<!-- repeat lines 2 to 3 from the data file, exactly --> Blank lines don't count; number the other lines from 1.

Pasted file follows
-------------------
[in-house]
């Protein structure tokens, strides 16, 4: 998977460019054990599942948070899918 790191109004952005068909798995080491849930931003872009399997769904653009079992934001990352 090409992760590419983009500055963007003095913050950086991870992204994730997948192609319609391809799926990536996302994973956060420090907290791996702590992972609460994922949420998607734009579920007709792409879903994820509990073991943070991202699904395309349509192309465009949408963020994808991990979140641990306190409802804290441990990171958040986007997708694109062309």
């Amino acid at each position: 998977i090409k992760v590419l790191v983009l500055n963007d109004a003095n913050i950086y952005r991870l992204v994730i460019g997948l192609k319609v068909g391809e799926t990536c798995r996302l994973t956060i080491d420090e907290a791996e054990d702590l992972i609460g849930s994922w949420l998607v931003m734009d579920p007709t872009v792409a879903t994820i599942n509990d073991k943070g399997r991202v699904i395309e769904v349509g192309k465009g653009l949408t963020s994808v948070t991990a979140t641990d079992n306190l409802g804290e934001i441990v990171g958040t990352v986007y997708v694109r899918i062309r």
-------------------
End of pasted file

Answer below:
């Protein structure tokens, strides 16, 4: 998977460019054990599942948070899918 790191109004952005068909798995080491849930931003872009399997769904653009079992934001990352 090409992760590419983009500055963007003095913050950086991870992204994730997948192609319609391809799926990536996302994973956060420090907290791996702590992972609460994922949420998607734009579920007709792409879903994820509990073991943070991202699904395309349509192309465009949408963020994808991990979140641990306190409802804290441990990171958040986007997708694109062309």
């Amino acid at each position: 998977i090409k992760v590419l790191v983009l500055n963007d109004a003095n913050i950086y952005r991870l992204v994730i460019g997948l192609k319609v068909g391809e799926t990536c798995r996302l994973t956060i080491d420090e907290a791996e054990d702590l992972i609460g849930s994922w949420l998607v931003m734009d579920p007709t872009v792409a879903t994820i599942n509990d073991k943070g399997r991202v699904i395309e769904v349509g192309k465009g653009l949408t963020s994808v948070t991990a979140t641990d079992n306190l409802g804290e934001i441990v990171g958040t990352v986007y997708v694109r899918i062309r």